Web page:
On May 25, 2012, the Bureau of Consumer Financial Protection ("CFPB") issued a proposed rule ("Proposed Rule") seeking comment on procedural requirements for when the agency may designate a nonbank financial firm to be subject to its ongoing examination and supervision.1 Pursuant to Title X of the Dodd-Frank Act ("DFA"), the CFPB has ongoing examination and supervisory jurisdiction of very large banks, thrifts, and credit unions, their affiliates,2 and certain nonbank "covered persons."3 As discussed below, the scope of the CFPB's nonbank supervision authority comes from several different provisions of Title X. The Proposed Rule seeks to implement one of these provisions, Section 1024(a)(1)(C), which gives the CFPB authority to supervise a nonbank covered person when it has reasonable cause to determine, after notice and an opportunity to respond, that the person is engaging or has engaged in conduct that poses risks to consumers with regard to the offering or provisions of consumer financial products or services.
CFPB Nonbank Supervisory Authority
The CFPB's supervisory authority over nonbank financial firms (i.e., covered persons) varies depending on several factors, including the consumer financial product or service market at issue and the activities being conducted by a nonbank firm. Generally, the agency's nonbank supervisory authority falls into one of the following categories:
- The agency has specific statutory authority to supervise nonbank covered persons that offer or provide to consumers:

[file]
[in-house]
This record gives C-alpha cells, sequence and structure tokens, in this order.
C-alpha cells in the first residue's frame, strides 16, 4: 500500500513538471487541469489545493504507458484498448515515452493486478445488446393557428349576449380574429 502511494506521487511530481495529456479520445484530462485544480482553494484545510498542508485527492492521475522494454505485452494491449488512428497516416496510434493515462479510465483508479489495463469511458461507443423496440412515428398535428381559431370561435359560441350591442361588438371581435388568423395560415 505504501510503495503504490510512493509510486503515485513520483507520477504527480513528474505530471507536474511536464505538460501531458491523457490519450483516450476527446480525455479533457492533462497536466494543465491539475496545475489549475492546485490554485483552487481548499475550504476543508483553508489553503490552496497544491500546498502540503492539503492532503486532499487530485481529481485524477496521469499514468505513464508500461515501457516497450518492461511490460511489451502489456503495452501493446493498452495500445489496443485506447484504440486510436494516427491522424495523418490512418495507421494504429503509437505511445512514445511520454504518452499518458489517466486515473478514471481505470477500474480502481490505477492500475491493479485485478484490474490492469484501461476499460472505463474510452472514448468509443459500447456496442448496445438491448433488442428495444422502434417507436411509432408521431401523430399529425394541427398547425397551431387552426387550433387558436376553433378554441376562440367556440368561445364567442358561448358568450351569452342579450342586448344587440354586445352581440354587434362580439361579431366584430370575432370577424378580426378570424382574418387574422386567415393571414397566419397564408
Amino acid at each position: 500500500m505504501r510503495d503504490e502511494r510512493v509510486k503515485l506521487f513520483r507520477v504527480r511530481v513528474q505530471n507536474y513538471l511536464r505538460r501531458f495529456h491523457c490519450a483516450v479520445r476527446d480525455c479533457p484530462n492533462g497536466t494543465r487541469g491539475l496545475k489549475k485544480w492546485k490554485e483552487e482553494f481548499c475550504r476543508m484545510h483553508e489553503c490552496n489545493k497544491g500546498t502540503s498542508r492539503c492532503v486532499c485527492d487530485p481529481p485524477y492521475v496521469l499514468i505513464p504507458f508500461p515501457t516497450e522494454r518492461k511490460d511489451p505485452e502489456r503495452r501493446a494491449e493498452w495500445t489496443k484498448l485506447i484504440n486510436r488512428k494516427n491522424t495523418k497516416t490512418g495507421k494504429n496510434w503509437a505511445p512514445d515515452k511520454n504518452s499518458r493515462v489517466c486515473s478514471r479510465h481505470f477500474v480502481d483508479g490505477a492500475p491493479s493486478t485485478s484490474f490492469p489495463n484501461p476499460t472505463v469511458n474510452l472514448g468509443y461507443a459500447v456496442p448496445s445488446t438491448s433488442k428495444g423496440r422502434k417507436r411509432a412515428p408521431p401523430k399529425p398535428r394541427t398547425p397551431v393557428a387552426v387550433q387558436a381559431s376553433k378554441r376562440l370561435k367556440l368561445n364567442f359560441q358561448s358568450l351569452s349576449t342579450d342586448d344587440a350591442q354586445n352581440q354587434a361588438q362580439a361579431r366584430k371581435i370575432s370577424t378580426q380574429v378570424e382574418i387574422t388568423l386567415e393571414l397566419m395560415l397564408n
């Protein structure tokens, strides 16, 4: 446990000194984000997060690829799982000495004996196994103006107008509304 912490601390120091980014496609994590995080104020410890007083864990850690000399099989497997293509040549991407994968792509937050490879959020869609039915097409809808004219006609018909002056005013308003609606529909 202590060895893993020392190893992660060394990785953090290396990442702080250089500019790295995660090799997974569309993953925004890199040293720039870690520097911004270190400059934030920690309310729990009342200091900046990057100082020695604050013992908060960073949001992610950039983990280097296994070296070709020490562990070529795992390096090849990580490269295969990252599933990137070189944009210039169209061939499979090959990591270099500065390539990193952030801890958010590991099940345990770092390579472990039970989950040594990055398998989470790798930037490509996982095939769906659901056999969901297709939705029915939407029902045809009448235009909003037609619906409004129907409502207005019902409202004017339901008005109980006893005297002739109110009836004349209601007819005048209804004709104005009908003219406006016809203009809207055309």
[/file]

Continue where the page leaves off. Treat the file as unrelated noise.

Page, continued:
- residential mortgage loans, including origination, brokerage, or servicing services;
- private education loans; and
- payday loans.4
- In addition, the CFPB has rulemaking authority to define its jurisdiction over so called "larger participants" of markets of "other consumer financial products or services."5
- As set forth in the Proposed Rule, the CFPB also has the authority to supervise any nonbank covered person that it has "reasonable cause to determine, by order," following notice and an opportunity to respond, that such covered person "is engaging, or has engaged, in conduct that poses risks to consumers with regard to the offering or provision of consumer financial products or services."6
- Finally, the CFPB has jurisdiction of entities that serve as service providers to any of these entities, or to very large banks, thrifts, and credit unions subject to the CFPB's consumer financial jurisdiction, to the same extent the federal banking agencies have jurisdiction of service providers to banks.7